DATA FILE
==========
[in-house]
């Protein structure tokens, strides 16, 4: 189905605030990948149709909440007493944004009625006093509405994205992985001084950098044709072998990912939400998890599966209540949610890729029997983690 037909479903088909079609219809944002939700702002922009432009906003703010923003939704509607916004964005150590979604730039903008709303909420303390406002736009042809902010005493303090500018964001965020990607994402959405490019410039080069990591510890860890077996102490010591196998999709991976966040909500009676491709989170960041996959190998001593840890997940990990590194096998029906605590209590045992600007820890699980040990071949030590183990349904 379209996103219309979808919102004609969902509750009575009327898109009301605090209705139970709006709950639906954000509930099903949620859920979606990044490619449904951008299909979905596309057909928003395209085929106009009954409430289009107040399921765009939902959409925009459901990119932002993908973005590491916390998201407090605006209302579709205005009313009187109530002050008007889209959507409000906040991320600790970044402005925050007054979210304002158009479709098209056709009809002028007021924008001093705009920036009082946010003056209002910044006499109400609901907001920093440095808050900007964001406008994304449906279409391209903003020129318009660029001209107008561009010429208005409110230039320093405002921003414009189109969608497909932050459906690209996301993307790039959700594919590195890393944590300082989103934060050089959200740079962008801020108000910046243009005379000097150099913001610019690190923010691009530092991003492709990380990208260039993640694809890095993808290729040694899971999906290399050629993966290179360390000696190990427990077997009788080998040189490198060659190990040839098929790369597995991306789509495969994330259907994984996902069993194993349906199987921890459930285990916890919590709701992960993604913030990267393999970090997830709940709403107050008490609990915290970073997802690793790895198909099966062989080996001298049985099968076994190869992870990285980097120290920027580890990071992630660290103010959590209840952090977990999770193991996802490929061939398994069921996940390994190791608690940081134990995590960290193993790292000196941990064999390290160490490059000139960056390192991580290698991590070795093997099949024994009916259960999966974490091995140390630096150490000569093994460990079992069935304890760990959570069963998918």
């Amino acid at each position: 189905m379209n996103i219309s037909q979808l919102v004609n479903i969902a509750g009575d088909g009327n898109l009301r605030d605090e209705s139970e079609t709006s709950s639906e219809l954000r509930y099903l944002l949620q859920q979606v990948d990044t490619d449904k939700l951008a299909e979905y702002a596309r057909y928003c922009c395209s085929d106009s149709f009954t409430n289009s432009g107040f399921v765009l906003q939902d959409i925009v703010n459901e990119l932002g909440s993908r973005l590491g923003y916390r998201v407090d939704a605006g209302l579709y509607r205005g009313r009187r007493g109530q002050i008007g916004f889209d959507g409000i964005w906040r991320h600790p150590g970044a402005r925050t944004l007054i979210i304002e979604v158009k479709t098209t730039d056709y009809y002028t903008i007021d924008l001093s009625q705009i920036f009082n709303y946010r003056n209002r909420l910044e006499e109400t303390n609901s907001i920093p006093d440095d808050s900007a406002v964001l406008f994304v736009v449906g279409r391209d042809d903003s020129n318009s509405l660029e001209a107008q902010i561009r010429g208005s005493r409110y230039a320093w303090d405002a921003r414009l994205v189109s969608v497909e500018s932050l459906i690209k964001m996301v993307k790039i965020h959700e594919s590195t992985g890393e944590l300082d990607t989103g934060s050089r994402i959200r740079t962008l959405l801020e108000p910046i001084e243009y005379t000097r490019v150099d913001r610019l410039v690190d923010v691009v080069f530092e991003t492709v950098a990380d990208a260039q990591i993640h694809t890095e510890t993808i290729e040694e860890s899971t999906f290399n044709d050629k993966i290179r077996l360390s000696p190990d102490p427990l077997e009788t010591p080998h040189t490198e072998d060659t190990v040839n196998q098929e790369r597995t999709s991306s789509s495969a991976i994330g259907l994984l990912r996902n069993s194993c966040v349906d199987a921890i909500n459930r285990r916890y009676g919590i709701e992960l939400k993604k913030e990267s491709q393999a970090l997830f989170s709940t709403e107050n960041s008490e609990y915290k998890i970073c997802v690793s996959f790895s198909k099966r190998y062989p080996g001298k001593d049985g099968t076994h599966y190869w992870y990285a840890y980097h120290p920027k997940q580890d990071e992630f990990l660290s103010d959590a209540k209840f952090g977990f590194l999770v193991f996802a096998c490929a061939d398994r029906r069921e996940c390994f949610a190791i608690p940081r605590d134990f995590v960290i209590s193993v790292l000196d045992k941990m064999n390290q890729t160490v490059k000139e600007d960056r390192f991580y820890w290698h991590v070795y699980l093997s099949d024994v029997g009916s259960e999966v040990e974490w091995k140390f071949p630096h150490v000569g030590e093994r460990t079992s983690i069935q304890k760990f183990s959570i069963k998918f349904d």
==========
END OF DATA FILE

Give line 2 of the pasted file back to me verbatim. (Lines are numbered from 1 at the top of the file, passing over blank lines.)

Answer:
């Protein structure tokens, strides 16, 4: 189905605030990948149709909440007493944004009625006093509405994205992985001084950098044709072998990912939400998890599966209540949610890729029997983690 037909479903088909079609219809944002939700702002922009432009906003703010923003939704509607916004964005150590979604730039903008709303909420303390406002736009042809902010005493303090500018964001965020990607994402959405490019410039080069990591510890860890077996102490010591196998999709991976966040909500009676491709989170960041996959190998001593840890997940990990590194096998029906605590209590045992600007820890699980040990071949030590183990349904 379209996103219309979808919102004609969902509750009575009327898109009301605090209705139970709006709950639906954000509930099903949620859920979606990044490619449904951008299909979905596309057909928003395209085929106009009954409430289009107040399921765009939902959409925009459901990119932002993908973005590491916390998201407090605006209302579709205005009313009187109530002050008007889209959507409000906040991320600790970044402005925050007054979210304002158009479709098209056709009809002028007021924008001093705009920036009082946010003056209002910044006499109400609901907001920093440095808050900007964001406008994304449906279409391209903003020129318009660029001209107008561009010429208005409110230039320093405002921003414009189109969608497909932050459906690209996301993307790039959700594919590195890393944590300082989103934060050089959200740079962008801020108000910046243009005379000097150099913001610019690190923010691009530092991003492709990380990208260039993640694809890095993808290729040694899971999906290399050629993966290179360390000696190990427990077997009788080998040189490198060659190990040839098929790369597995991306789509495969994330259907994984996902069993194993349906199987921890459930285990916890919590709701992960993604913030990267393999970090997830709940709403107050008490609990915290970073997802690793790895198909099966062989080996001298049985099968076994190869992870990285980097120290920027580890990071992630660290103010959590209840952090977990999770193991996802490929061939398994069921996940390994190791608690940081134990995590960290193993790292000196941990064999390290160490490059000139960056390192991580290698991590070795093997099949024994009916259960999966974490091995140390630096150490000569093994460990079992069935304890760990959570069963998918």